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Sep 11, 2008

ITunes 8: The Genius in the Box, Picassa and VideoSurf

Ed: Genius = Social Graph of Songs; Picassa and VideoSurf = search based on image recognition. Emerging theme is simplify search for multi-media like photos, videos, and songs.

ITunes 8: The Genius in the Box

itunes_genius_logo.jpgMusic discovery services are definitely a hot topic right now, with PandoraLast.fmimeem, and others vying for users. Yesterday, Apple joined the fray when it released iTunes 8 and its 'Genius' recommendation engine. After examining your iTunes library, iTunes uploads data about your library to Apple's servers and returns back a set of information about how the songs in your library correlate to each other. Based on this, iTunes can now build playlists of similar songs and display shopping recommendations.

How Does it Work?

itunes_genius_sidebar.pngAs is typical for Apple, the company is not exactly transparent when it comes to describing how the 'Genius' feature actually works. It looks as if Apple compares your music selection to that of other users and then builds its recommendations based on this. We assume that iTunes looks at data about play and skip counts, beats per minute (which is available for all songs in the iTunes store), ratings, and playlists...

What about Last.fm and Pandora?

As Last.fm co-founder Marting Stiksel pointed out in an interview with Wired's Eliot Van Buskirk, the 'Genius' feature basically validates what other music recommendation services have been doing for a long time.

It's also important to point out that a lot of other music recommendation services have strong, built-in social networking functions. Apple, even though it now has information about the listening habits of a large chunk of its users, does nothing to connect these users. One neat function, for example, would be for iTunes to show playlists from other users that have a certain songs in it. For now, though, it doesn't seem as if Apple is interested in adding these social aspects to iTunes anytime soon...

TC50: Scoble Declares That VideoSurf “Doesn’t Suck”

Video search is an unsolved problem. VideoSurf applies hardcore computer vision technology to this problem and finds relevant results beyond what may already be available to text-based search methods. In the demo at TechCrunch50, the startup showed how you might want to search for a scene in the show Entourage. You can drill down to the show, and then are presented with thumbnails of all of the characters, left to right at the top of the screen by level of importance. By clicking on a character, you get all the scenes in which that character appears, as well as related scenes.

A search starts with a keyword or normal guided navigation, but quickly becomes driven visually. Every time you click on a thumbnail, based on the visual cues, you are taken to exactly the right moment in the scene. Other thumbnails of related video snippets also appear. VideoSurf automatically adds tags and metadata to each and every frame of video. That is what is driving the search results. Once you click on the scene you want, you can watch it. Or, if you want to share a specific moment, you can set some time sliders and send exactly the scene you want off to your friends and family.

Robert Scoble, one of the TC50 judges, summed up his reaction (and that of much of the audience): “Finally, a Website that doesn’t suck.”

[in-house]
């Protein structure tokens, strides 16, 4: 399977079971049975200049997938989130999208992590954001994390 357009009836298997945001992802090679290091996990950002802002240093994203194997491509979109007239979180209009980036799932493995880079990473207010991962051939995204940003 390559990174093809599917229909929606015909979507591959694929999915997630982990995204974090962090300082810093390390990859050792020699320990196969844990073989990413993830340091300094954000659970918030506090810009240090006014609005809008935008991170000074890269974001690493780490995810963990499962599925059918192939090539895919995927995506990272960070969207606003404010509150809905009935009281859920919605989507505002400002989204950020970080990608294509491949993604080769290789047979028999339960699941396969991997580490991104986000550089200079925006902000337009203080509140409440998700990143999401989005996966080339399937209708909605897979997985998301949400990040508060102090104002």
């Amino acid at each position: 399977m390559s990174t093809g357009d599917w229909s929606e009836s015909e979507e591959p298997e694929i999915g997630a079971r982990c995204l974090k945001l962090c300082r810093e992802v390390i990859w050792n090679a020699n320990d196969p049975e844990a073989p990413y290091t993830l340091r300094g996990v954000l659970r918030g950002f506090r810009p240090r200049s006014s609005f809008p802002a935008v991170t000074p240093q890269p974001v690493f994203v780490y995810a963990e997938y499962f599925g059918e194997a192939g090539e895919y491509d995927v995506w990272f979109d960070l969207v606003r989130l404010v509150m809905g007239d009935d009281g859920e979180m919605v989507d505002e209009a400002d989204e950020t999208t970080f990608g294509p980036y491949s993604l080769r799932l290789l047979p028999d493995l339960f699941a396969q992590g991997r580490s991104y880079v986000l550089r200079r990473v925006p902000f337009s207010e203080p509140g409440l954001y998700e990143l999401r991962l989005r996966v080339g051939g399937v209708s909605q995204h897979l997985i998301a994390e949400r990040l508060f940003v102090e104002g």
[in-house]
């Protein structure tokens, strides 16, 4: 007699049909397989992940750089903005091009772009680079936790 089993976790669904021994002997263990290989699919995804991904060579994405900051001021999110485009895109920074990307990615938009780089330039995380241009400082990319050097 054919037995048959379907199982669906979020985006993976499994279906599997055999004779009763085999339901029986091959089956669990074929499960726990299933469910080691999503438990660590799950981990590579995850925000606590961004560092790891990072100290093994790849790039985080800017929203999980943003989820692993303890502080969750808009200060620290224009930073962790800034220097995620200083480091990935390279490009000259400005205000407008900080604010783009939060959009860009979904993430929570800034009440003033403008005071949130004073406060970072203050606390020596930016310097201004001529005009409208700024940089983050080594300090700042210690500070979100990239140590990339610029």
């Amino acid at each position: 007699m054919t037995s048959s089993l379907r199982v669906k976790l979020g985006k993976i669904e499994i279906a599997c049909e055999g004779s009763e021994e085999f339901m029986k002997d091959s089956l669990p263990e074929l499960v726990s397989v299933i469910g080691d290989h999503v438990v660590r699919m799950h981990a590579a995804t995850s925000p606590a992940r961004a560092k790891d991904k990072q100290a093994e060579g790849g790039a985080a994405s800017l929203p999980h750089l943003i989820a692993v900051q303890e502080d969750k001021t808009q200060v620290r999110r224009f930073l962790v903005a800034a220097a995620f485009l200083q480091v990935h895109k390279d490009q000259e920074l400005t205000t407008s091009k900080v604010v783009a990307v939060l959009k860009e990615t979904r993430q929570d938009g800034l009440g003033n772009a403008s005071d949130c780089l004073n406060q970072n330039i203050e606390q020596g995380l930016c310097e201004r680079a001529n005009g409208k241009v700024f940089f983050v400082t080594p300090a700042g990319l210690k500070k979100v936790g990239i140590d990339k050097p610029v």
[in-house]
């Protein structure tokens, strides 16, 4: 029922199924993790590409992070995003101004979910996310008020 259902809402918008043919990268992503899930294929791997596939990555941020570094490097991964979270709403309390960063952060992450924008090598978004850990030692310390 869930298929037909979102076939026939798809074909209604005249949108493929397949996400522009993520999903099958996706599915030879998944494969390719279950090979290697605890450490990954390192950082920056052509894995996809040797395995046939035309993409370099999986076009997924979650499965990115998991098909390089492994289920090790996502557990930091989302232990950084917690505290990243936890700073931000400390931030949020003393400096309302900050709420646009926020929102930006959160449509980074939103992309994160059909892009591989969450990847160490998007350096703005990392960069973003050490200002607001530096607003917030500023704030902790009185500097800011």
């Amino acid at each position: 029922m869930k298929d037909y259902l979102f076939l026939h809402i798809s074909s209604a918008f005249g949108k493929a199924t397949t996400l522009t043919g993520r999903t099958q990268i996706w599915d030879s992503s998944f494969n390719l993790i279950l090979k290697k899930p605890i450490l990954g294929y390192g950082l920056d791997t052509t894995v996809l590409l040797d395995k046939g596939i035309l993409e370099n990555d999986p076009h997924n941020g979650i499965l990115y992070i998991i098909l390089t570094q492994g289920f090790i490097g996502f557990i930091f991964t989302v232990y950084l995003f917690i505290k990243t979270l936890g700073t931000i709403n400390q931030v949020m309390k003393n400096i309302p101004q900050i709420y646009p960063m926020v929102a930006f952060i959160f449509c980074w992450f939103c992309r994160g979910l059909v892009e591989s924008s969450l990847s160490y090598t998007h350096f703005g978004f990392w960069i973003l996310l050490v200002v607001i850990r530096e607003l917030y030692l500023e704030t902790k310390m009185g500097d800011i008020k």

Panel Q&A:

Bradley Horowitz: I have some experience in the space. I studied computer vision at MIT. If you are looking for a Mentos video, you don’t need a Mentos detector. People capture that. I didn’t see that social [element]. Are you taking a hypertechnical approach to solving video search?

CEO Lior Delgo: “People are not going to go and tag every frame in the video. That is what we are doing, going frame by frame and creating metadata that does not exist. You can ask everyone in the audience to tag each frame, you won’t be able to do that? This technology has never been done before. This is the first time it is working.”

Joi Ito: “When you say look into the video, how are you doing it, how accurate is it?”

CTO Dr. Eitan Sharon: “We go everywhere from detecting scenes, get the unique and important moments, also extract the people. So the same person is grouped together, and all the appearances will be presented together. It has face recognition.”

Ito: “Obviously, it could also be used for surveillance. Can I look for “Scoble sex,”? What will I find?”

Michael Arrington: “Zero results.”

Scoble: “How long does it take to process and index each video?”

Sharon: “Much faster than real time.”

Scoble: “Can this be done for streaming video?”

Sharon: “We can process it in real-time as well.”

Sheryl Sandberg. “It is based on being able to understand the data in the first place. The reason AdSense worked is because there is a deep understanding of the content. What exists for text-based content does not exist for anything else. If you think about actually being able to metatag video, this is exciting. I also think that starting with a consumer Website is the right start

Horowitz: “If you look at PageRank, we look at link flux. The context is important, where does this exist in the Web. You want to go beyond just drilling down into the data. I don’t see that here.”

Arrington: “It would be nice if a computer could tell you what’s inside a picture.”

Horowitz: “Did you see Picassa? We launched face recognition last week.”

Delgo: “The information we are able to collect is way more relevant.”

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